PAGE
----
Soft corals do not incorporate CaCO3
to grow so the Ca
levels are unimportant to them for the most part. It is however neccessary to keep the levels in a general area for proper scleractinian and coralline growth. Ca
levels in the range of 350-450 ppm
with a properly <<balanced
>> alkalinity would be fine. Higher levels will help hard corals grow aa bit faster but I would not suggest it until you have a firmer grasp on the understanding of the chemistry.
Alkalinity and KH
are not the same thing and represent different things. KH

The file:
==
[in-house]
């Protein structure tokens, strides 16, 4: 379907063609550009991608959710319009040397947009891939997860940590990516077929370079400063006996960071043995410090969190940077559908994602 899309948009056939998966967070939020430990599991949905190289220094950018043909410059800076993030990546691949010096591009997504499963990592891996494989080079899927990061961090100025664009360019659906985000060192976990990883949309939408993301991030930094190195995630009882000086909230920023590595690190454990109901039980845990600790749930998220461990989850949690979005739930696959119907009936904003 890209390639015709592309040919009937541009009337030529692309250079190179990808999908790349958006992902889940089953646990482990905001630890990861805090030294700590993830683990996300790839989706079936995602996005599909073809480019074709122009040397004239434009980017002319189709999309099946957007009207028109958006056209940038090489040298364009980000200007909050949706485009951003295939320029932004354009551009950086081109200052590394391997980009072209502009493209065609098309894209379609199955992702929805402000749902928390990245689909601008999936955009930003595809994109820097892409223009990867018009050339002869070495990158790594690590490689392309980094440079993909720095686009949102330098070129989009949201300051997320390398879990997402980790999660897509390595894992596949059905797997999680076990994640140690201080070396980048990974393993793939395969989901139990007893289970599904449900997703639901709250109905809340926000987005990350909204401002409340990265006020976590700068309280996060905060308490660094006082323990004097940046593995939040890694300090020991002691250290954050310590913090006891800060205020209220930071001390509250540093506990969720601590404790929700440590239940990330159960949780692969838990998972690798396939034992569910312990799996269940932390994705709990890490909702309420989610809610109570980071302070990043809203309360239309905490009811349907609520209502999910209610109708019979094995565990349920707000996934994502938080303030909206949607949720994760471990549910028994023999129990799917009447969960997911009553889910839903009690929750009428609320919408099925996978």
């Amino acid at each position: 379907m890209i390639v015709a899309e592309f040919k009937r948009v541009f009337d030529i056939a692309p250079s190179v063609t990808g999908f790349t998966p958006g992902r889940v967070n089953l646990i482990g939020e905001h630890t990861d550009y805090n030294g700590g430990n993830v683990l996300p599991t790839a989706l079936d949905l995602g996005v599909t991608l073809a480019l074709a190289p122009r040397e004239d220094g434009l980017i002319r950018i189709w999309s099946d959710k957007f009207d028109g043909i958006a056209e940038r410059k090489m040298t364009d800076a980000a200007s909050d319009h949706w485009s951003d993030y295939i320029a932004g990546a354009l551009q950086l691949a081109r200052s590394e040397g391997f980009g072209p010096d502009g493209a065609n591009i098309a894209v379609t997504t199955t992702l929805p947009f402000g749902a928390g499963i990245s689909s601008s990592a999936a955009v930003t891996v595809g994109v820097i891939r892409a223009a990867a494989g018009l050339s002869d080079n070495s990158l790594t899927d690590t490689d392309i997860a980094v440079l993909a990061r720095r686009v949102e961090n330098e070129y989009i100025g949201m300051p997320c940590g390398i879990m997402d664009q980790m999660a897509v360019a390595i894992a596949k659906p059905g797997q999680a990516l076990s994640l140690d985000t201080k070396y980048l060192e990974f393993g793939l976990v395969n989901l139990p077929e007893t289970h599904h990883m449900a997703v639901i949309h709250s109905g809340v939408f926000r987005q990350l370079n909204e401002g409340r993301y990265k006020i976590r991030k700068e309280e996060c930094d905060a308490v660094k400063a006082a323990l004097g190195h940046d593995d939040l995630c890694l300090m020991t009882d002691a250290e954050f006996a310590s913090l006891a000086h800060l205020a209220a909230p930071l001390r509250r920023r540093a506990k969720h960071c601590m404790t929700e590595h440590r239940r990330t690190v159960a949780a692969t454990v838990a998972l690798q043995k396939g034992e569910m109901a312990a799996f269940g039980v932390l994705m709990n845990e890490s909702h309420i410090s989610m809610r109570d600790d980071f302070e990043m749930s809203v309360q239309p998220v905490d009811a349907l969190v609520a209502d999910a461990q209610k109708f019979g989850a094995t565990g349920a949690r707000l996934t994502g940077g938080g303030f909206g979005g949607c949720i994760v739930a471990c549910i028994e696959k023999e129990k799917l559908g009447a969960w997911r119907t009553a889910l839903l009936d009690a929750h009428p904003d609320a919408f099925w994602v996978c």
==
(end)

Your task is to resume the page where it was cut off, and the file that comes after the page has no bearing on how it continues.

will generally represent the total magnesium and calcium while alkalinity represents the total hardness of carbonate, bicarbonate and hydroxide. In short, alkalinity measures the water ability to resist changes in ph
>> may help some... just excuse the title.
Balanced additives are they key. Kalkwasser and two part liquids primarily. When imbalanced a good marine buffer and seperate form of CaCl
can be used but should be dosed slowly and monitored carefully until you know how the amount of each addition affects the chemistry. Golden rule, always test never guess. Water changes will also help bring the chem back into ionic balance as long as the saltmix used is properly balanced.